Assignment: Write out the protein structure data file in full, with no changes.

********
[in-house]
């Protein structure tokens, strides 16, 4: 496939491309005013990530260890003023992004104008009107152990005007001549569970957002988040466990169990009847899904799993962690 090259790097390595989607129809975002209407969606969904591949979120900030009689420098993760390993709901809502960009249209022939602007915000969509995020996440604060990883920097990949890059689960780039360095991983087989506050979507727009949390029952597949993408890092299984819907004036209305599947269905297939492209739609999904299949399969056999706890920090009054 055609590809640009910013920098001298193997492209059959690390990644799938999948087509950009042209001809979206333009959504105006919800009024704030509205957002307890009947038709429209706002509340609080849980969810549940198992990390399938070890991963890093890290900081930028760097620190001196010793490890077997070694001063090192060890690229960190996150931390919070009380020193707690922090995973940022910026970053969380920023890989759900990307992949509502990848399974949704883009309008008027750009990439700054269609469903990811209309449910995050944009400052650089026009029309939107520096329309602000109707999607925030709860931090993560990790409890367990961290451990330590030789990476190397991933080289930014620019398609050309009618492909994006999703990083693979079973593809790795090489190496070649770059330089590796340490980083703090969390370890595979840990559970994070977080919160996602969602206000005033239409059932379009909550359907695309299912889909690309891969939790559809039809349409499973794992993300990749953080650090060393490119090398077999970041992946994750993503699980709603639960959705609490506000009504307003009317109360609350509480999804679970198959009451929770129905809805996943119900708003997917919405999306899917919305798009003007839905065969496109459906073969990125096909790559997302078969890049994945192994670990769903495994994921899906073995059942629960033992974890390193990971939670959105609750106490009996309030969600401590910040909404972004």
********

[in-house]
């Protein structure tokens, strides 16, 4: 496939491309005013990530260890003023992004104008009107152990005007001549569970957002988040466990169990009847899904799993962690 090259790097390595989607129809975002209407969606969904591949979120900030009689420098993760390993709901809502960009249209022939602007915000969509995020996440604060990883920097990949890059689960780039360095991983087989506050979507727009949390029952597949993408890092299984819907004036209305599947269905297939492209739609999904299949399969056999706890920090009054 055609590809640009910013920098001298193997492209059959690390990644799938999948087509950009042209001809979206333009959504105006919800009024704030509205957002307890009947038709429209706002509340609080849980969810549940198992990390399938070890991963890093890290900081930028760097620190001196010793490890077997070694001063090192060890690229960190996150931390919070009380020193707690922090995973940022910026970053969380920023890989759900990307992949509502990848399974949704883009309008008027750009990439700054269609469903990811209309449910995050944009400052650089026009029309939107520096329309602000109707999607925030709860931090993560990790409890367990961290451990330590030789990476190397991933080289930014620019398609050309009618492909994006999703990083693979079973593809790795090489190496070649770059330089590796340490980083703090969390370890595979840990559970994070977080919160996602969602206000005033239409059932379009909550359907695309299912889909690309891969939790559809039809349409499973794992993300990749953080650090060393490119090398077999970041992946994750993503699980709603639960959705609490506000009504307003009317109360609350509480999804679970198959009451929770129905809805996943119900708003997917919405999306899917919305798009003007839905065969496109459906073969990125096909790559997302078969890049994945192994670990769903495994994921899906073995059942629960033992974890390193990971939670959105609750106490009996309030969600401590910040909404972004």